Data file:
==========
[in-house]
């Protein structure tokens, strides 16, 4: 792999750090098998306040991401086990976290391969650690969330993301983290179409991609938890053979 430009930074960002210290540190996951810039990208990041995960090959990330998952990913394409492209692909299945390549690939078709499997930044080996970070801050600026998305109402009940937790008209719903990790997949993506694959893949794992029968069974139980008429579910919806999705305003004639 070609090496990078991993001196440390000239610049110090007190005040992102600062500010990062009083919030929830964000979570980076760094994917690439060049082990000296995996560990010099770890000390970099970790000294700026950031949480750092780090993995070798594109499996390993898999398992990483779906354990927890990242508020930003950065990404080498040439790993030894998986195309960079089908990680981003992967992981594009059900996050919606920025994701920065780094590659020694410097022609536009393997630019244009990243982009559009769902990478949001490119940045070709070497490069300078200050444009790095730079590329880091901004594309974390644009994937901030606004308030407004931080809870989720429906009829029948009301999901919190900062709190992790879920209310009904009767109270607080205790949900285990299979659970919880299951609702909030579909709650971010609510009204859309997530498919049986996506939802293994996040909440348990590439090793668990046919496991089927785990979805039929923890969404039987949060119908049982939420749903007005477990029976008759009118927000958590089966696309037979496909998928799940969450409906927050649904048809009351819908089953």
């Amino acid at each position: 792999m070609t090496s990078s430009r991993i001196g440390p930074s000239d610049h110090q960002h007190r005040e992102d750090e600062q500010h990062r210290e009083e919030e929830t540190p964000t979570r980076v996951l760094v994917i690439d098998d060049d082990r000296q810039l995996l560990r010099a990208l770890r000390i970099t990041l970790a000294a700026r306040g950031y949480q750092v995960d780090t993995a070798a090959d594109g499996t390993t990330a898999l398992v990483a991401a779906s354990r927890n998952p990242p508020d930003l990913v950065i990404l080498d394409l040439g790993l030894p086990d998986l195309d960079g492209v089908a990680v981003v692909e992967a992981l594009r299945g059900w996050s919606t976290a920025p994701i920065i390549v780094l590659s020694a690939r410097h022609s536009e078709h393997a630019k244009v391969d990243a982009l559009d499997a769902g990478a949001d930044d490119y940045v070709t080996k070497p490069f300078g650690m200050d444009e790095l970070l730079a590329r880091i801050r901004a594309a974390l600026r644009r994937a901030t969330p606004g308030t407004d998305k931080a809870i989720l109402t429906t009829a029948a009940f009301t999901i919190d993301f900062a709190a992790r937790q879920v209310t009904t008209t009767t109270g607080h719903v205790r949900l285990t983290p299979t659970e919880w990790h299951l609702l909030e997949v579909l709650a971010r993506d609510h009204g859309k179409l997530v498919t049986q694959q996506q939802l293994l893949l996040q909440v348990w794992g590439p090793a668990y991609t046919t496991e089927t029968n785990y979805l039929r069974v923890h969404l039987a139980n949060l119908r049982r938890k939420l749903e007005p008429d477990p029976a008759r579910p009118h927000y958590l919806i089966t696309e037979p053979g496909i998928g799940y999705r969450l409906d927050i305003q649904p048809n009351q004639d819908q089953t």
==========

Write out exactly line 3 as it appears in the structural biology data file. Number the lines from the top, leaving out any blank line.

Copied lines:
């Amino acid at each position: 792999m070609t090496s990078s430009r991993i001196g440390p930074s000239d610049h110090q960002h007190r005040e992102d750090e600062q500010h990062r210290e009083e919030e929830t540190p964000t979570r980076v996951l760094v994917i690439d098998d060049d082990r000296q810039l995996l560990r010099a990208l770890r000390i970099t990041l970790a000294a700026r306040g950031y949480q750092v995960d780090t993995a070798a090959d594109g499996t390993t990330a898999l398992v990483a991401a779906s354990r927890n998952p990242p508020d930003l990913v950065i990404l080498d394409l040439g790993l030894p086990d998986l195309d960079g492209v089908a990680v981003v692909e992967a992981l594009r299945g059900w996050s919606t976290a920025p994701i920065i390549v780094l590659s020694a690939r410097h022609s536009e078709h393997a630019k244009v391969d990243a982009l559009d499997a769902g990478a949001d930044d490119y940045v070709t080996k070497p490069f300078g650690m200050d444009e790095l970070l730079a590329r880091i801050r901004a594309a974390l600026r644009r994937a901030t969330p606004g308030t407004d998305k931080a809870i989720l109402t429906t009829a029948a009940f009301t999901i919190d993301f900062a709190a992790r937790q879920v209310t009904t008209t009767t109270g607080h719903v205790r949900l285990t983290p299979t659970e919880w990790h299951l609702l909030e997949v579909l709650a971010r993506d609510h009204g859309k179409l997530v498919t049986q694959q996506q939802l293994l893949l996040q909440v348990w794992g590439p090793a668990y991609t046919t496991e089927t029968n785990y979805l039929r069974v923890h969404l039987a139980n949060l119908r049982r938890k939420l749903e007005p008429d477990p029976a008759r579910p009118h927000y958590l919806i089966t696309e037979p053979g496909i998928g799940y999705r969450l409906d927050i305003q649904p048809n009351q004639d819908q089953t």